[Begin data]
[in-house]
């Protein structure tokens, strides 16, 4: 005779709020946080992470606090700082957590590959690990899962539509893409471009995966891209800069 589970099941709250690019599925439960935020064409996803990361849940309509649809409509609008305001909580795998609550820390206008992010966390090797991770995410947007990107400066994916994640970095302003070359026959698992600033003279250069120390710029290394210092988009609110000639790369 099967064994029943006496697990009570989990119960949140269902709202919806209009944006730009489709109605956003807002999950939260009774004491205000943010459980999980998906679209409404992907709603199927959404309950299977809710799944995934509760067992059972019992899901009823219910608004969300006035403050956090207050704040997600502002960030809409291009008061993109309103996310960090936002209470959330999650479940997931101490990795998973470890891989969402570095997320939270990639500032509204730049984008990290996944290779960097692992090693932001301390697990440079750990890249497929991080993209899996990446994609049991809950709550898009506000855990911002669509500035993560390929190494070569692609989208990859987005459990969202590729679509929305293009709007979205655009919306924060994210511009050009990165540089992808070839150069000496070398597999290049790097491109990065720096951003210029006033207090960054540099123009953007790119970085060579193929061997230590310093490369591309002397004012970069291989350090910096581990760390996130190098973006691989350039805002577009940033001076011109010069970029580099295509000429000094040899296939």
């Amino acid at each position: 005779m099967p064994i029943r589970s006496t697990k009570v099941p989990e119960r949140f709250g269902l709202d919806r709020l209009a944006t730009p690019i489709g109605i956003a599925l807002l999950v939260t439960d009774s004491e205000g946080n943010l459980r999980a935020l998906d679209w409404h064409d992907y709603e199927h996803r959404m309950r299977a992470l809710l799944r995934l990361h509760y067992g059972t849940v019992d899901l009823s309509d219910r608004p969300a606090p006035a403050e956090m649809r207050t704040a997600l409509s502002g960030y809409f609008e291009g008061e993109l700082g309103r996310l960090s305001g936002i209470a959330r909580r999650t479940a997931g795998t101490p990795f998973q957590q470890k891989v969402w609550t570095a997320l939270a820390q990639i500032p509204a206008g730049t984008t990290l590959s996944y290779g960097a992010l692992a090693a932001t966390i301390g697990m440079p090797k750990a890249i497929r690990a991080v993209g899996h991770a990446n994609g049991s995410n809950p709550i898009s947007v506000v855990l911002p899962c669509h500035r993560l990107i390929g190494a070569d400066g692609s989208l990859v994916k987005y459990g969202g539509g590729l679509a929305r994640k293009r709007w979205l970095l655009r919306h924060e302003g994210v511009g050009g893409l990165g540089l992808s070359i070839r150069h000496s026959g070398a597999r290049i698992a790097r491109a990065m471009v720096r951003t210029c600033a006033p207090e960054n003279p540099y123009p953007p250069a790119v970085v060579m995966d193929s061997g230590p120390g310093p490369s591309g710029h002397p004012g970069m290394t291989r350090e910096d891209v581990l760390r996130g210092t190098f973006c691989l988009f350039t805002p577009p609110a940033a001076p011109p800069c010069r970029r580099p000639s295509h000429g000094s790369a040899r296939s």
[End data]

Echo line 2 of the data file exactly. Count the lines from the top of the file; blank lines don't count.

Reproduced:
């Protein structure tokens, strides 16, 4: 005779709020946080992470606090700082957590590959690990899962539509893409471009995966891209800069 589970099941709250690019599925439960935020064409996803990361849940309509649809409509609008305001909580795998609550820390206008992010966390090797991770995410947007990107400066994916994640970095302003070359026959698992600033003279250069120390710029290394210092988009609110000639790369 099967064994029943006496697990009570989990119960949140269902709202919806209009944006730009489709109605956003807002999950939260009774004491205000943010459980999980998906679209409404992907709603199927959404309950299977809710799944995934509760067992059972019992899901009823219910608004969300006035403050956090207050704040997600502002960030809409291009008061993109309103996310960090936002209470959330999650479940997931101490990795998973470890891989969402570095997320939270990639500032509204730049984008990290996944290779960097692992090693932001301390697990440079750990890249497929991080993209899996990446994609049991809950709550898009506000855990911002669509500035993560390929190494070569692609989208990859987005459990969202590729679509929305293009709007979205655009919306924060994210511009050009990165540089992808070839150069000496070398597999290049790097491109990065720096951003210029006033207090960054540099123009953007790119970085060579193929061997230590310093490369591309002397004012970069291989350090910096581990760390996130190098973006691989350039805002577009940033001076011109010069970029580099295509000429000094040899296939």